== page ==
I am always surprised to see the vast number of water products imported in bottles; though some are produced locally. Then there is cereal which can be produced locally, in which Trinidad is most active. Liquid detergents, at one time were mostly manufactured locally. But Colgate, Unilever, Johnson and Johnson, found local conditions difficult to manage.

At this time many products may be produced with local investment,  indeed many are being produced; especially packaged foods. Many Companies are succeeding in packaged snacks and biscuits.

All that is needed is support and encouragement from the supervisors of Industry and Commerce, and new product development by our scientific community, in research, standards, and productivity.

(523 words)

©Ramesh Sujanani

ANGER IN THE NATION OF JAMAICA

ANGER IN THE NATION
In recent months I have noted a definitive negative change in the mood of Jamaicans. I am not sure what has provoked it: It is not so much a rising sense of insecurity, but more a feeling of frustration and anger.
Possibly it is a consequence of poor economic management of the country. People earn less, borrow more, lose the value of their assets in foreign exchange changes, real estate holdings, pension values; on average we are getting poorer. All investment in the country has realized poor yields for businesses, farmers, and professionals. The costs related to education have soared. Universities, technical schools and other educational institutions find students I gather, but have little qualified teaching and management staff, and the quality of education is not up to an international standards.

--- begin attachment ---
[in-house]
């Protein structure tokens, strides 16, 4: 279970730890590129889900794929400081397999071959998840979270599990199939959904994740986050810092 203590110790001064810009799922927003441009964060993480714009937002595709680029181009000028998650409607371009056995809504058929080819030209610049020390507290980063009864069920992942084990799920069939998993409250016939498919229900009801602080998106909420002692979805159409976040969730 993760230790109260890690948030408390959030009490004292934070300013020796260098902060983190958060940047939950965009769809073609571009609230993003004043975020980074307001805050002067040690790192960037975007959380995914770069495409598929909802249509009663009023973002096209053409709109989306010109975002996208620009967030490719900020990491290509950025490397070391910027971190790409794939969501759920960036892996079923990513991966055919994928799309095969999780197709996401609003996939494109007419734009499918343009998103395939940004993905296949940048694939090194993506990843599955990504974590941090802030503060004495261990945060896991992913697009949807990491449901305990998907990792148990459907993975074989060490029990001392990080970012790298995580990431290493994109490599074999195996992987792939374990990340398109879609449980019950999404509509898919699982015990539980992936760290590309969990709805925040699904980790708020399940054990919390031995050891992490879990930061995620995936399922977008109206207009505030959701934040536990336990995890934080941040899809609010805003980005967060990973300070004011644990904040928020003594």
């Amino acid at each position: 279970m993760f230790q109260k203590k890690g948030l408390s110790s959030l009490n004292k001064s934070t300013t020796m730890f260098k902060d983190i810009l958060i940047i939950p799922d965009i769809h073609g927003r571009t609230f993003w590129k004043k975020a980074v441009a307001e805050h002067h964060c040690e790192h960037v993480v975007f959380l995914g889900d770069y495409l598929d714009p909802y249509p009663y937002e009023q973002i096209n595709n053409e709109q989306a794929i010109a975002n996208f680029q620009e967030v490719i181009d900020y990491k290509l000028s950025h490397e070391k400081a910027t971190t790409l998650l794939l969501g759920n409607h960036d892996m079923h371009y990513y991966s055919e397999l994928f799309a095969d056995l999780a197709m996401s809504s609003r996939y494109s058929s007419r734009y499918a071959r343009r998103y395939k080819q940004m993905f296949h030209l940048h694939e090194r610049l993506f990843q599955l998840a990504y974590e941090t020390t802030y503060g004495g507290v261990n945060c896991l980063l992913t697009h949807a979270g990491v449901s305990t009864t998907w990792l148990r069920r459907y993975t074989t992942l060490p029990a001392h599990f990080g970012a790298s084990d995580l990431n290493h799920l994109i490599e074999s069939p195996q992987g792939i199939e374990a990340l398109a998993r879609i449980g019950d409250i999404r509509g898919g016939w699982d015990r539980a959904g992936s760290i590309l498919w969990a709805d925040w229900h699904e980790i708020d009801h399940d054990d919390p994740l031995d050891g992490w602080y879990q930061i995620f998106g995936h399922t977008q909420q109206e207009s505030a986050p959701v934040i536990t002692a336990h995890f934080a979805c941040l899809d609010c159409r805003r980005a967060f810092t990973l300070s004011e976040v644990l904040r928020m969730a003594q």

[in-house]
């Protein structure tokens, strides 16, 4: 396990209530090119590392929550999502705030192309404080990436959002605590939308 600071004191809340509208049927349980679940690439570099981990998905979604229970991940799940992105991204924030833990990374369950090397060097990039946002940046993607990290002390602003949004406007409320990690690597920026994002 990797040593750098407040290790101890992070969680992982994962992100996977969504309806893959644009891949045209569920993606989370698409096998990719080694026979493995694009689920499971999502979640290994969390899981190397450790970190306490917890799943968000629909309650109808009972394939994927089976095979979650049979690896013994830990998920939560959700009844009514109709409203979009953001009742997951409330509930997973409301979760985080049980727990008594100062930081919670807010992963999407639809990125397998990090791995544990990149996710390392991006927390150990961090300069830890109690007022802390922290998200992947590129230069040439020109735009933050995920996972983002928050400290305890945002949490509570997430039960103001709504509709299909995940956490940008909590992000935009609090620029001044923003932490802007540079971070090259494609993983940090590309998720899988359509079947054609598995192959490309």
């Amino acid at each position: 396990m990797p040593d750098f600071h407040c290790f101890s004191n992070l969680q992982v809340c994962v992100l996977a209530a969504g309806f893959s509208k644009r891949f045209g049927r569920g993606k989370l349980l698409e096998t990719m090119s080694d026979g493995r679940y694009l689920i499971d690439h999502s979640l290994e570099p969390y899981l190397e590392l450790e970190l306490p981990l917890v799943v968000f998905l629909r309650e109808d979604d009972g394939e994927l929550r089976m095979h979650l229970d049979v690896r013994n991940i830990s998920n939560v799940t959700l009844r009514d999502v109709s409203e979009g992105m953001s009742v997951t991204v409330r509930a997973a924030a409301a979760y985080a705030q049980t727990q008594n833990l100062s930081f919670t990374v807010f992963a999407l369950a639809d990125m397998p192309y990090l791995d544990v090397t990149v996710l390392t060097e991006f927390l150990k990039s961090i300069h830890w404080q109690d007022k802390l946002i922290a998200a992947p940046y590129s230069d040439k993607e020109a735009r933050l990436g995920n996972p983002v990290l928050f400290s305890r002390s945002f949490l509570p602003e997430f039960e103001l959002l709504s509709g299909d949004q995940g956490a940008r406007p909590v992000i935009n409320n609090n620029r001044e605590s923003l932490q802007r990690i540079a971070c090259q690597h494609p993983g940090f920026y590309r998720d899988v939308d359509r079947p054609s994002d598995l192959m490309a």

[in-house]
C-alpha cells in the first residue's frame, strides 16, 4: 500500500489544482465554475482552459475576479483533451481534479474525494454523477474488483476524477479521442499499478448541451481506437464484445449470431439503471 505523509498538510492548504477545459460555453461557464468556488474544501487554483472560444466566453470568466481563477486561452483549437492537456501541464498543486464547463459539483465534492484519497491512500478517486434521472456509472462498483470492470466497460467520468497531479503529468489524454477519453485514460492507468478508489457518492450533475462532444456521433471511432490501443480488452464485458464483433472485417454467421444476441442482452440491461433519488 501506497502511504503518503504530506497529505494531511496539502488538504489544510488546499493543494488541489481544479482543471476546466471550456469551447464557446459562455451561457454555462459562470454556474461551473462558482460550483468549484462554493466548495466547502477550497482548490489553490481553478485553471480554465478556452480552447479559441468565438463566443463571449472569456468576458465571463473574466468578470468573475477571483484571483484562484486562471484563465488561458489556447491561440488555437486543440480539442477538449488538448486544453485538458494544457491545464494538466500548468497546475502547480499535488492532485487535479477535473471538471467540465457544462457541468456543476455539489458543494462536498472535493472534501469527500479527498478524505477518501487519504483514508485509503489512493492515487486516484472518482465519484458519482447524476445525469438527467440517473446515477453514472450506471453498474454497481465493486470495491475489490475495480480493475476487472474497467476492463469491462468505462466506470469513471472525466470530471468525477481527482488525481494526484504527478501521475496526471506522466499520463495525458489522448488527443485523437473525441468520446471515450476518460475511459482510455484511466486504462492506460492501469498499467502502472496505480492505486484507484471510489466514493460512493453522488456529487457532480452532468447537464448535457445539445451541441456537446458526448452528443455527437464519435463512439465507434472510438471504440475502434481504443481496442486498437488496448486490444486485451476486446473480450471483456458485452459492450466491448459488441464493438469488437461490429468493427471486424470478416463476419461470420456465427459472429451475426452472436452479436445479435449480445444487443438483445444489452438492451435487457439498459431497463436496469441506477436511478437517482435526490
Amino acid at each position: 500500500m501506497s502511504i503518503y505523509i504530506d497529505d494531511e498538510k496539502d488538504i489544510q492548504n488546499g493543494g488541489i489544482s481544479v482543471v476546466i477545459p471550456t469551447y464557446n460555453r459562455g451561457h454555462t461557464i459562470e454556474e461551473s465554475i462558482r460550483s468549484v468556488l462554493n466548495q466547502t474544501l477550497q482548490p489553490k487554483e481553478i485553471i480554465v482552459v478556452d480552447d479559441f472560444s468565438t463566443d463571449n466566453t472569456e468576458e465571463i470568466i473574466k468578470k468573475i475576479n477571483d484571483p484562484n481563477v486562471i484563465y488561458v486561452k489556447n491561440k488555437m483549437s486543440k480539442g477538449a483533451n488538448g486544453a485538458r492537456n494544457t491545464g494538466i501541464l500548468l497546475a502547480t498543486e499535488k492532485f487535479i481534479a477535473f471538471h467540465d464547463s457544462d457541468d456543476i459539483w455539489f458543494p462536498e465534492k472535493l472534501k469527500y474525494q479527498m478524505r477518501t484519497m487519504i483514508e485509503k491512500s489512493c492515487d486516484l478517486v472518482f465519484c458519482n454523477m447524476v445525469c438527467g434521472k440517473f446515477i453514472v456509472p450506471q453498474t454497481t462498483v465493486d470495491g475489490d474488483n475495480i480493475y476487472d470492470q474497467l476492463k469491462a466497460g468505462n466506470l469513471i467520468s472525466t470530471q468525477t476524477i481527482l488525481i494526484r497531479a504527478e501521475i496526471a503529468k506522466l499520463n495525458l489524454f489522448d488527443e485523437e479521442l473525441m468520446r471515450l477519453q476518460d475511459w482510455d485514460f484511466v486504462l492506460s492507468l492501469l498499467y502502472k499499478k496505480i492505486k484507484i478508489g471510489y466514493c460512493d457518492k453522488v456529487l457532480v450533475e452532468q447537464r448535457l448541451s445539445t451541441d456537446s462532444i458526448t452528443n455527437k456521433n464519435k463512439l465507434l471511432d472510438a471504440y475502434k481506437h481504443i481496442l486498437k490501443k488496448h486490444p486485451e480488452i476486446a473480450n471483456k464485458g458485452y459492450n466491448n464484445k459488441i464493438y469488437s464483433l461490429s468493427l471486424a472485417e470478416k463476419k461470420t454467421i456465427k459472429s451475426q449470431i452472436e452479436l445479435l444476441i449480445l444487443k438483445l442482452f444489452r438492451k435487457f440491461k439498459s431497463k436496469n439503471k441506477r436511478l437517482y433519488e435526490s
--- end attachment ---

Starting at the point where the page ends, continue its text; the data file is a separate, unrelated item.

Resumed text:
On the other hand, Government taxation has reached astronomical proportions; persons are being taxed in every sphere and aspect of work life. GCT is now in every simple commodity that one needs, rich or poor, and at increased rates including energy of 17.5% ( please note approximations). In Britain taxation is just as high but there are incentives freely allowed to producers, and there exchange rates are more conducive to living. In Jamaica, many persons are starving, children and adults.
In addition, Government accounting of public funds paid over in taxation, in saving for a better life, in providing health care, and in infra-structure development is minimal. Our crime management is not as effective as it could be; our social services are depleted beyond any service whatsoever. We are in the hands of the Receiver (IMF), virtually bankrupt. An associate said recently that it is like giving someone $1000 to buy something at the shop; he returns $700, saying when asked, he lost track at the shop, and cannot account for the balance.